Opinion

Library levy a double-edged sword for city

Port Orchard residents will vote in the upcoming primary election whether to annex the city into the library district and thereby gain the right to vote on the library district’s proposed property tax increase in November.

Staying out of the library district wouldn’t shield city residents from the effect of a lid lift, since their city is obligated under its contract with the library district to pay from the city’s general fund the higher amount dictated by the lid lift.

If Port Orchard voters reject annexation, their city services will be impacted by the increased payment from the general fund to the library district.

All other voters in Kitsap County would determine whether Port Orchard has to pay approximately $145,000 a year more to the library district, because the unincorporated county areas and all other cities are part of the district.

It’s not a question whether to maintain the city’s independence from the library district.

The city long ago entered into a contract with the library district so that city residents could enjoy the entire services of the Kitsap Regional Library system rather than being limited to whatever the city could afford on its own.

The library building in Port Orchard is owned and maintained by the city, but this branch library’s operations are entirely managed by KRL at KRL’s expense — meaning that taxpayers outside the city share in paying the costs.

This contract makes sense for city residents and those of us who live in the unincorporated South Kitsap area. We all benefit from having a better library in the city for our use.

However, when the library district’s tax is to be used to pay most of the cost of building new libraries in Silverdale and Kingston and much less for a new library in Port Orchard, as is proposed, the contract makes less sense.

In effect, the library tax increase would take revenue from South Kitsap, including Port Orchard, and spend it mostly for the benefit of residents in the Silverdale and Kingston areas.

Whether or not they consider the proposed uses for the additional revenue to be good ideas, refusing to annex Port Orchard into the library district leaves the city’s residents with the ability to express opinions but not the right to vote on the measure.

Compare the situation in Port Orchard to that of Poulsbo and its environs, and the advantage of having the right to vote on a library district lid lift is obvious.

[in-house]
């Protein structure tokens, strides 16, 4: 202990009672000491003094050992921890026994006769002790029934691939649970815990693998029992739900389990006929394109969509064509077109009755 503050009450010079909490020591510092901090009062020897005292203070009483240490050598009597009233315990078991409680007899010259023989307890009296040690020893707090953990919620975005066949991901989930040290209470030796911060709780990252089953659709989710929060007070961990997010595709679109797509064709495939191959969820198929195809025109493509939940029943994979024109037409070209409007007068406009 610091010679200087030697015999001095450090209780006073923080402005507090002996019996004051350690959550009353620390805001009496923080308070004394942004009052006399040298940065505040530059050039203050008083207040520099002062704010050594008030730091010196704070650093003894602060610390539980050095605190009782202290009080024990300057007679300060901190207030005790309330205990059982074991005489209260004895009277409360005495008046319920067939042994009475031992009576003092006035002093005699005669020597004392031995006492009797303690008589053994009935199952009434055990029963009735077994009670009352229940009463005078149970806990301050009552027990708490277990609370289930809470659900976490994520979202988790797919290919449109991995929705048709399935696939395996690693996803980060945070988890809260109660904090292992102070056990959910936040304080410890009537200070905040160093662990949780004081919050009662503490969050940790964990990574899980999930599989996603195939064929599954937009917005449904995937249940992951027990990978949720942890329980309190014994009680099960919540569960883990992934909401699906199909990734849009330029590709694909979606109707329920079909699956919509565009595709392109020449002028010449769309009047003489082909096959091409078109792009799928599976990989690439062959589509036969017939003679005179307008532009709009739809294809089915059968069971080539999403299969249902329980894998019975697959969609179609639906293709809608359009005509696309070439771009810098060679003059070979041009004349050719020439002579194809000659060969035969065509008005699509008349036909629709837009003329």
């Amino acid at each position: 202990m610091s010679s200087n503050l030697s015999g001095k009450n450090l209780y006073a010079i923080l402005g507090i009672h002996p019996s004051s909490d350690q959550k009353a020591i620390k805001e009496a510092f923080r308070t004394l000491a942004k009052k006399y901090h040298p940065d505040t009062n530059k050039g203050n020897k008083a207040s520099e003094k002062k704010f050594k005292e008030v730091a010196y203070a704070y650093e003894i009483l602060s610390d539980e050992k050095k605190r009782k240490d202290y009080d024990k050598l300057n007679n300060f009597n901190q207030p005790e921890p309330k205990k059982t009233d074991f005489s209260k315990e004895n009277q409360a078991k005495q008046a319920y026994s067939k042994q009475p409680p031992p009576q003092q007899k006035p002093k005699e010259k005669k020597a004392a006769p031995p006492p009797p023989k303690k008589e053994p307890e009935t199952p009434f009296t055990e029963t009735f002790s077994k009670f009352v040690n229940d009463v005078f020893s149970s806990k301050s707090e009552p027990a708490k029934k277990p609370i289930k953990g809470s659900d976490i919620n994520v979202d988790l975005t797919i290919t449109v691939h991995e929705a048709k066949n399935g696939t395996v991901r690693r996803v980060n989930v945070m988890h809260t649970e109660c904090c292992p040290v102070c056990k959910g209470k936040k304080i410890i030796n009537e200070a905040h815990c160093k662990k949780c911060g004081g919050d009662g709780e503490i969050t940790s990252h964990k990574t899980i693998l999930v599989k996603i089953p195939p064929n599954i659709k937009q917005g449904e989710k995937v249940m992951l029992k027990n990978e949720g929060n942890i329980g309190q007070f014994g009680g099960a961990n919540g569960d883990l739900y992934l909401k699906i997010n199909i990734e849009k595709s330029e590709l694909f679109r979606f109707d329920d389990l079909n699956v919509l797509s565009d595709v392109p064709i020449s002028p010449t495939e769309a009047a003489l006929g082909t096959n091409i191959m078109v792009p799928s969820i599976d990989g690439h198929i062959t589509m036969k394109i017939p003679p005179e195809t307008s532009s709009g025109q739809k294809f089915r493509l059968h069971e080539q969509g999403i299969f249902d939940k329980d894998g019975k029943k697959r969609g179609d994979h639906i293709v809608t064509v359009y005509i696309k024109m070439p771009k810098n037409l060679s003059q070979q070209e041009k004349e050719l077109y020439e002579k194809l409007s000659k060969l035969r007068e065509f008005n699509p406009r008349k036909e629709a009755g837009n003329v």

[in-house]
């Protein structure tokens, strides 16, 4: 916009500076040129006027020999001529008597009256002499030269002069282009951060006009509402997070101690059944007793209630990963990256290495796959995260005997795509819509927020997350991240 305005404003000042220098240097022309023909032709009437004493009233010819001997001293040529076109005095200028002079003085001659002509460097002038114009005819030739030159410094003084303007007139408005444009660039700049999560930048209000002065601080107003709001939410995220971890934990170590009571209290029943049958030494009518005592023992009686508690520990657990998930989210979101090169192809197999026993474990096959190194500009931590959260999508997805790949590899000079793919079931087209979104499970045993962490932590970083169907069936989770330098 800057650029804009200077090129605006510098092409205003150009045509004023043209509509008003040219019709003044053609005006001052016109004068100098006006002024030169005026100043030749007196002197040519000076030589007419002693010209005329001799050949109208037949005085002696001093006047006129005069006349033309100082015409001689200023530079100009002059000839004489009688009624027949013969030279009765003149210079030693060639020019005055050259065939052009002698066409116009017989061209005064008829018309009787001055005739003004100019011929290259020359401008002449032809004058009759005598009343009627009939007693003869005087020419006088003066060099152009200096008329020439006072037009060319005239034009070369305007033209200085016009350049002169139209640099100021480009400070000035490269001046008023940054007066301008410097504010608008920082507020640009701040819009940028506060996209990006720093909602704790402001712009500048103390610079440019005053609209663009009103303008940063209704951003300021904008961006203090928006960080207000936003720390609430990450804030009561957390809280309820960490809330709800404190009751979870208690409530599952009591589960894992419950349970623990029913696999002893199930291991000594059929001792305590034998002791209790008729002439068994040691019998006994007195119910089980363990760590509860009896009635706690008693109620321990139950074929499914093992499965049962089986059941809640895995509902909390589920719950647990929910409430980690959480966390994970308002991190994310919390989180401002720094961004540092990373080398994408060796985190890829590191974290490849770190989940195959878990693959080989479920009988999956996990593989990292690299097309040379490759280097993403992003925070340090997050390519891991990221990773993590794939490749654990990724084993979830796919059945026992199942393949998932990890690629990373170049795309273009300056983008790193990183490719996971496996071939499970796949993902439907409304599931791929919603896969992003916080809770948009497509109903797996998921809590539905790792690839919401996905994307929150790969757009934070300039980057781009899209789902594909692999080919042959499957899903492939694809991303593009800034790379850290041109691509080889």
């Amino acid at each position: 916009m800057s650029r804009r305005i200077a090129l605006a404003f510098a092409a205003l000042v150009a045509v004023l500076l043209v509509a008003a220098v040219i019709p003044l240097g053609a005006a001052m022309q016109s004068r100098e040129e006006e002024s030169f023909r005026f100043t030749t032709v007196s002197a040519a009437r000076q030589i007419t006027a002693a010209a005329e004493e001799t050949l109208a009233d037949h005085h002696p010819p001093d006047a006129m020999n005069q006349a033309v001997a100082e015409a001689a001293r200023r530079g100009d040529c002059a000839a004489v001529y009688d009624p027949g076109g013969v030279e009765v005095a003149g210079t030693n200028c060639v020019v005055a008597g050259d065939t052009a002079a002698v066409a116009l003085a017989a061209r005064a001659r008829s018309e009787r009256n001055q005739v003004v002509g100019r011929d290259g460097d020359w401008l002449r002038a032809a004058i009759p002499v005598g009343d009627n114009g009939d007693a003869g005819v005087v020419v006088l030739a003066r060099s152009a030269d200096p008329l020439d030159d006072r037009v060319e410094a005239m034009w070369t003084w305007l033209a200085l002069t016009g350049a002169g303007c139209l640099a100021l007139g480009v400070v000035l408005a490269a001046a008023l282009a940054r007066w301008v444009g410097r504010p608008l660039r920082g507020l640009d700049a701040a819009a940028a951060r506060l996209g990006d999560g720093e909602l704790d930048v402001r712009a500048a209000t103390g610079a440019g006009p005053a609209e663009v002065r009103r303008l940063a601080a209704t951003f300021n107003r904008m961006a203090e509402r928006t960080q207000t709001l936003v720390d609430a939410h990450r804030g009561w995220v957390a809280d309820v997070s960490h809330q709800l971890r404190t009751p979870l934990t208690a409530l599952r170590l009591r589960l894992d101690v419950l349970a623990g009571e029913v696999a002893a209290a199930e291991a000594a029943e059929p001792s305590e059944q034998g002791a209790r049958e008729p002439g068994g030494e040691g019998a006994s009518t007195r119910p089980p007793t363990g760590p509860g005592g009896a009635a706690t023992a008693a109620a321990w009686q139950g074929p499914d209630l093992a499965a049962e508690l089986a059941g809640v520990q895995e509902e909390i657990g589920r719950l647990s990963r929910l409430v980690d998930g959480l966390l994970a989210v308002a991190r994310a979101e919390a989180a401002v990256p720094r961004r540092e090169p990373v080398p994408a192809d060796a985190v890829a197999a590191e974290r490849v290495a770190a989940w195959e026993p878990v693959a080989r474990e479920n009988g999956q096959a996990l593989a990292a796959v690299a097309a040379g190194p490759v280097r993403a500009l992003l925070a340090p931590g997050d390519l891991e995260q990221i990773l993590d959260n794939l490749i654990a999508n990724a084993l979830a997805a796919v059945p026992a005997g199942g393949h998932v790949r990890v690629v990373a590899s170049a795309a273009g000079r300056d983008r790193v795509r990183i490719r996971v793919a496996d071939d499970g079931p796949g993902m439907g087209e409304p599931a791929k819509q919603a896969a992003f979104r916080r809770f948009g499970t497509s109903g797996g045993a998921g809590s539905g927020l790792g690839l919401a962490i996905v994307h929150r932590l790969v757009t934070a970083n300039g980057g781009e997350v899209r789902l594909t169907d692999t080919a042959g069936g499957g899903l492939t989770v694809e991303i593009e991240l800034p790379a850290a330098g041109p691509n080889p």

Poulsbo residents and people living in the vicinity are part of a special taxing district which has been collecting property taxes for years to pay for the KRL branch library building in Poulsbo. It will be paid off in a few more years.

Voters in Poulsbo get to vote on the proposal that they begin paying more to build those other libraries while paying for their own.

Assuming that declining property values reduce total assessed values by 4 percent for taxes due in 2011 and 1 percent for 2012, both cities face the prospect of reduced property tax revenue to pay for city services because of a library district lid lift.

The maximum allowable tax rate for Poulsbo’s city levy would be reduced when the library district’s rate is raised.

If annexed into the library district, Port Orchard’s levy rate is likewise forced down. If not annexed, the rate is unaffected but more has to be paid from the general fund to KRL.

Poulsbo residents will get to vote on this shift of funding from the city to the library district, but without annexation into the library district, Port Orchard residents will not.

Poulsbo residents’ votes could decide the outcome on the lid lift, but if Port Orchard residents stay out of the district they can have no effect on the outcome.

Annexing into the library district does make Port Orchard residents vulnerable to higher taxes once property values begin to rise again. They, rather than the city’s general fund, would be paying the library district tax.

That’s what makes it a hard question for the voters of Port Orchard to answer.

Having a say in the matter brings with it the possibility of higher taxes at some point after 2012.

Bob Meadows is a Port Orchard resident.

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